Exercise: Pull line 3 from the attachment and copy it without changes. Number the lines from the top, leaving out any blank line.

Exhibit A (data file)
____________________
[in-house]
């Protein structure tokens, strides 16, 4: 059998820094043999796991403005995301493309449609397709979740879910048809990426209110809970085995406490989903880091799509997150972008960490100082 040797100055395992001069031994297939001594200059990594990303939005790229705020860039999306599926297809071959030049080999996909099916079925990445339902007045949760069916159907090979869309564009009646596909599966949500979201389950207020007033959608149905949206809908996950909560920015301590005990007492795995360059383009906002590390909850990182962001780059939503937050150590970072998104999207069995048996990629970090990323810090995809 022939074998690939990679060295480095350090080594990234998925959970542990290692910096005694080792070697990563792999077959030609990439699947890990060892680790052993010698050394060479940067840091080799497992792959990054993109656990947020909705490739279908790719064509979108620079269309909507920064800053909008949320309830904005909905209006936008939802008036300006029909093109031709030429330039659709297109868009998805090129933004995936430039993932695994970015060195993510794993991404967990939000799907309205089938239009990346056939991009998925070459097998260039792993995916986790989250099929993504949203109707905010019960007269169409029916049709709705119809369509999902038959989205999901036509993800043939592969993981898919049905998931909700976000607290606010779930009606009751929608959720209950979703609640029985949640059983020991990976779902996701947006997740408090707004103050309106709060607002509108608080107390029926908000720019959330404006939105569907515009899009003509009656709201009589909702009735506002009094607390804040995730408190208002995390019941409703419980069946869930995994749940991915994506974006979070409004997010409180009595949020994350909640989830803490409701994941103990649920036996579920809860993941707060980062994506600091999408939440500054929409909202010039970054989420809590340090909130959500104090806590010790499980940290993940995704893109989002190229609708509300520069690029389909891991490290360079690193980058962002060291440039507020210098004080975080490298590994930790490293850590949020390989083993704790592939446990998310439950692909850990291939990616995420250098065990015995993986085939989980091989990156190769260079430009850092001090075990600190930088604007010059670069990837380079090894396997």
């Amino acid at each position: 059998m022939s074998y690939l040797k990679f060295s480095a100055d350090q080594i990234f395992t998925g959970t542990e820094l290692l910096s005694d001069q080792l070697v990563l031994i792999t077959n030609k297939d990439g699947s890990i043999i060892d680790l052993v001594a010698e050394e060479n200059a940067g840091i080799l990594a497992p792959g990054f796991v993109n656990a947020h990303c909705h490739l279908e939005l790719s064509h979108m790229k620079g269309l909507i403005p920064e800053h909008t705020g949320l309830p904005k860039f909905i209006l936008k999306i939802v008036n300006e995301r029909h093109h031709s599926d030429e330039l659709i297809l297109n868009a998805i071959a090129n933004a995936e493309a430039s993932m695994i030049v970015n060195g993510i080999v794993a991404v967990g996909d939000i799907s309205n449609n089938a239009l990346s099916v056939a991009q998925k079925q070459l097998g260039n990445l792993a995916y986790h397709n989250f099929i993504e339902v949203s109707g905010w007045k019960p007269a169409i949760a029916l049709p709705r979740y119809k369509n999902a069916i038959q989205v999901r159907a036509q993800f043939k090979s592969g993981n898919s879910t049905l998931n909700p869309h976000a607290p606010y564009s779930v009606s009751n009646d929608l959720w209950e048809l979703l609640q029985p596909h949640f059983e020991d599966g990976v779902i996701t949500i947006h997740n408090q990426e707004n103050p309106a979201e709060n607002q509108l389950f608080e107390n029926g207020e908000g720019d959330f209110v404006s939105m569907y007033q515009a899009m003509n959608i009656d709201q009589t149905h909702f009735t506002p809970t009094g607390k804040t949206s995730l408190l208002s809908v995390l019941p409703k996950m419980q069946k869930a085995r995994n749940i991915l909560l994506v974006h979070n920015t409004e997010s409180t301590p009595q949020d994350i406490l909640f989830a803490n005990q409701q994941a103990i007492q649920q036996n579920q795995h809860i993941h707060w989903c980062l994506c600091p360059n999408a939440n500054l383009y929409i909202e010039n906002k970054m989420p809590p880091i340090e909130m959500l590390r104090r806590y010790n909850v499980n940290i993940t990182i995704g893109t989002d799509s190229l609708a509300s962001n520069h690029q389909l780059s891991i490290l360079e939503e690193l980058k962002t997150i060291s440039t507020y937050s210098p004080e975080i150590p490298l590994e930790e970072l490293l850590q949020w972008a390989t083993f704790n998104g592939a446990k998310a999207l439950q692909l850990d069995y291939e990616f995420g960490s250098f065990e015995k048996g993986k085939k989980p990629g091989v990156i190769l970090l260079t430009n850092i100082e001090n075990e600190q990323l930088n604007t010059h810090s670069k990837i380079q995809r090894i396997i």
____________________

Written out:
């Amino acid at each position: 059998m022939s074998y690939l040797k990679f060295s480095a100055d350090q080594i990234f395992t998925g959970t542990e820094l290692l910096s005694d001069q080792l070697v990563l031994i792999t077959n030609k297939d990439g699947s890990i043999i060892d680790l052993v001594a010698e050394e060479n200059a940067g840091i080799l990594a497992p792959g990054f796991v993109n656990a947020h990303c909705h490739l279908e939005l790719s064509h979108m790229k620079g269309l909507i403005p920064e800053h909008t705020g949320l309830p904005k860039f909905i209006l936008k999306i939802v008036n300006e995301r029909h093109h031709s599926d030429e330039l659709i297809l297109n868009a998805i071959a090129n933004a995936e493309a430039s993932m695994i030049v970015n060195g993510i080999v794993a991404v967990g996909d939000i799907s309205n449609n089938a239009l990346s099916v056939a991009q998925k079925q070459l097998g260039n990445l792993a995916y986790h397709n989250f099929i993504e339902v949203s109707g905010w007045k019960p007269a169409i949760a029916l049709p709705r979740y119809k369509n999902a069916i038959q989205v999901r159907a036509q993800f043939k090979s592969g993981n898919s879910t049905l998931n909700p869309h976000a607290p606010y564009s779930v009606s009751n009646d929608l959720w209950e048809l979703l609640q029985p596909h949640f059983e020991d599966g990976v779902i996701t949500i947006h997740n408090q990426e707004n103050p309106a979201e709060n607002q509108l389950f608080e107390n029926g207020e908000g720019d959330f209110v404006s939105m569907y007033q515009a899009m003509n959608i009656d709201q009589t149905h909702f009735t506002p809970t009094g607390k804040t949206s995730l408190l208002s809908v995390l019941p409703k996950m419980q069946k869930a085995r995994n749940i991915l909560l994506v974006h979070n920015t409004e997010s409180t301590p009595q949020d994350i406490l909640f989830a803490n005990q409701q994941a103990i007492q649920q036996n579920q795995h809860i993941h707060w989903c980062l994506c600091p360059n999408a939440n500054l383009y929409i909202e010039n906002k970054m989420p809590p880091i340090e909130m959500l590390r104090r806590y010790n909850v499980n940290i993940t990182i995704g893109t989002d799509s190229l609708a509300s962001n520069h690029q389909l780059s891991i490290l360079e939503e690193l980058k962002t997150i060291s440039t507020y937050s210098p004080e975080i150590p490298l590994e930790e970072l490293l850590q949020w972008a390989t083993f704790n998104g592939a446990k998310a999207l439950q692909l850990d069995y291939e990616f995420g960490s250098f065990e015995k048996g993986k085939k989980p990629g091989v990156i190769l970090l260079t430009n850092i100082e001090n075990e600190q990323l930088n604007t010059h810090s670069k990837i380079q995809r090894i396997i």